I am Kirra Pendergast, and it is with great excitement that I introduce our new monthly newsletter, a resource designed to keep parents, educators, and guardians informed about the dynamic and often challenging digital landscape our children are navigating.
Each month, we'll delve into the most pressing issues and trends that are capturing the attention of young people.
Our newsletter will feature contributions from Lenny Dowling, the head of our Youth Research Division and Madison Jones from our Youth Advisory Team whose deep understanding of digital trends and their impact on youth is invaluable.
We will tackle a range of topics, from the latest social media crazes and emerging online risks to practical advice on online safety.
Our goal is to empower you with the knowledge and tools necessary to guide and support the young individuals in your care as they explore the vast digital world. We believe that through awareness, education, and open dialogue, we can create a safer and more positive online experience for our children.
A note from Madison from our Youth Advisory on current trends
There's a notable trend of misinformation circulating, especially concerning topics like the complex Israel-Palestine situation. The volume and intensity of these discussions are both overwhelming and concerning, as it demonstrates how quickly unverified information can spread.
Remember the 'stop don't talk to me' dance from the days of Musical.ly? It's making a surprising comeback. While it may seem harmless, it's important to acknowledge the underlying tones of bullying within its lyrics. It serves as a reminder of how online trends can sometimes inadvertently promote negative behaviours.
The speculation surrounding Matthew Perry's death is another point of concern. Theories linking his death to suicide, based on superficial analysis of his writings and social media posts, are not just baseless but also show a lack of respect for his legacy. This trend highlights a broader issue of sensationalism overshadowing empathy and respect in online discourse.
On a lighter note, Taylor Swift's re-release of 1989 has sparked a flurry of activity among her fans. The level of engagement and enthusiasm in dissecting her lyrics for hidden messages is a testament to her influence and the power of fan communities.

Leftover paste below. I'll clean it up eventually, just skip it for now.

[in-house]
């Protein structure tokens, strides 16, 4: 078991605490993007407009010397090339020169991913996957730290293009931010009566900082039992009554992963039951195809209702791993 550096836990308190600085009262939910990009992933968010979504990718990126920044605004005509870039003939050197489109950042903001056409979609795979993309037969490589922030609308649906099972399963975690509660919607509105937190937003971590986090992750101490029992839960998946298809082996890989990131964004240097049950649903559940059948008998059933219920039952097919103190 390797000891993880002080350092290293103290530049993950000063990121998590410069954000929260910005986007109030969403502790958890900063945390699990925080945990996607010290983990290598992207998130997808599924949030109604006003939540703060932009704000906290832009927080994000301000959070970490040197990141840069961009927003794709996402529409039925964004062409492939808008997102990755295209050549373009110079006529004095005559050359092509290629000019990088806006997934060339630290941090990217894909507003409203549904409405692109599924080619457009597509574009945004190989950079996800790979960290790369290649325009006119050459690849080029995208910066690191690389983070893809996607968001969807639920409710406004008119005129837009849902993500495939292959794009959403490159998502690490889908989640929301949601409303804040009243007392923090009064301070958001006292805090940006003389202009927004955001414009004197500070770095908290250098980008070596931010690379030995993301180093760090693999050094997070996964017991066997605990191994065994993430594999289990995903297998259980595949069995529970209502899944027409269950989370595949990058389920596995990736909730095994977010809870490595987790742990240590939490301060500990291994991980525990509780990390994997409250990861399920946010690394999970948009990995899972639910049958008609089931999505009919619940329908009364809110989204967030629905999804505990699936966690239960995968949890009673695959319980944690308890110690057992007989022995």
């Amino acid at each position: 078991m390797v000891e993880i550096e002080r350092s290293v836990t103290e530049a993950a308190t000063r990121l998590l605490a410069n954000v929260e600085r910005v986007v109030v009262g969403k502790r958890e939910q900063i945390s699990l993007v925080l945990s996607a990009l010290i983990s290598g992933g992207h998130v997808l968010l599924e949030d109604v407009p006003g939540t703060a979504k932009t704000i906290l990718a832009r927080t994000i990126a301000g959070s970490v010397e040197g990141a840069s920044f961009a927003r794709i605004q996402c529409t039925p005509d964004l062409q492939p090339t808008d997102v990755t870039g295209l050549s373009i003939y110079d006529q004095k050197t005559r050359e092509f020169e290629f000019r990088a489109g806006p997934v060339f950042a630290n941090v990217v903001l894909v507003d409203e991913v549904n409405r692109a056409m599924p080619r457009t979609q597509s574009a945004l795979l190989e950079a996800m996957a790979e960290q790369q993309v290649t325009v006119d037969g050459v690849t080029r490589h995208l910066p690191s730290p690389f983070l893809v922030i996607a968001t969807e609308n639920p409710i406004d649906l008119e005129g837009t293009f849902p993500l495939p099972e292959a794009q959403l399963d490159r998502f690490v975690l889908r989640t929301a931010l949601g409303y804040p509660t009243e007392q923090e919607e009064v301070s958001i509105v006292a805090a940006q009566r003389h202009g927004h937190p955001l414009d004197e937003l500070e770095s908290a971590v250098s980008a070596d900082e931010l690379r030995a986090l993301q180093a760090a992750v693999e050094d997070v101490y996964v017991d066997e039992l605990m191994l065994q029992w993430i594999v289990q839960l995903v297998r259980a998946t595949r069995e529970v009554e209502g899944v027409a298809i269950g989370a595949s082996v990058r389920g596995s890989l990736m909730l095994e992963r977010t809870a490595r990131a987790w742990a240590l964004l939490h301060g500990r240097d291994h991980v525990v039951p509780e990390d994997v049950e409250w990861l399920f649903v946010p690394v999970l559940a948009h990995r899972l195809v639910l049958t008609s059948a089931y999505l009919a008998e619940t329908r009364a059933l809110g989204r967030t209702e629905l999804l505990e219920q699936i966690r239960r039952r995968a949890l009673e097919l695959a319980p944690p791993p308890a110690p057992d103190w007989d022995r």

A disturbing trend I've noticed is some young males boasting online about losing interest in their relationships as an excuse for infidelity. This trend is problematic as it normalises disrespect and dishonesty in relationships, an issue that deserves more serious attention and discussion.
In terms of my personal online activities, I've been educating myself on the Israel-Palestine conflict, a complex and significant issue that demands more understanding and empathy. Being unwell recently, I found solace in watching and creating reels, a pleasant distraction during recovery.
Halloween brought out my creative side, leading me to share costume ideas through reels.
I've also taken steps to curate a more positive social media environment, particularly by unfollowing individuals whose views, especially on racial issues, I found objectionable. It's a small but important step in promoting a more inclusive online space.
Regarding my peers, there's been a noticeable trend of 'rite of passage' posts related to partying, seemingly a way to affirm social status. The 'stop don't talk to me' dance is also popular, despite its problematic aspects. Instagram story stickers have become a new tool for expression, often used to highlight personal moments or favourites.
Weapons banned in UK apparently found on shopping app Temu - by Lenny Dowling: Consumer protection agency ‘Which?’ says it bought age-restricted knives and axes without checks from sellers in Temu. Temu markets itself as the Chinese equivalent of Amazon, though its user authentication requirements are far less stringent than most other online retailers.
Temu will not ask for date of birth, or any form of age verification, despite selling knives and other potentially banned, or at least dangerous, implements. Temu has been aggressively advertising through TikTok, which has led it to record nearly 39 million downloads worldwide in August of this year. Temu has now removed all related weapons listings such as knives and axes after receiving “a complaint of a person under 18 purchasing a bladed article from our platform.”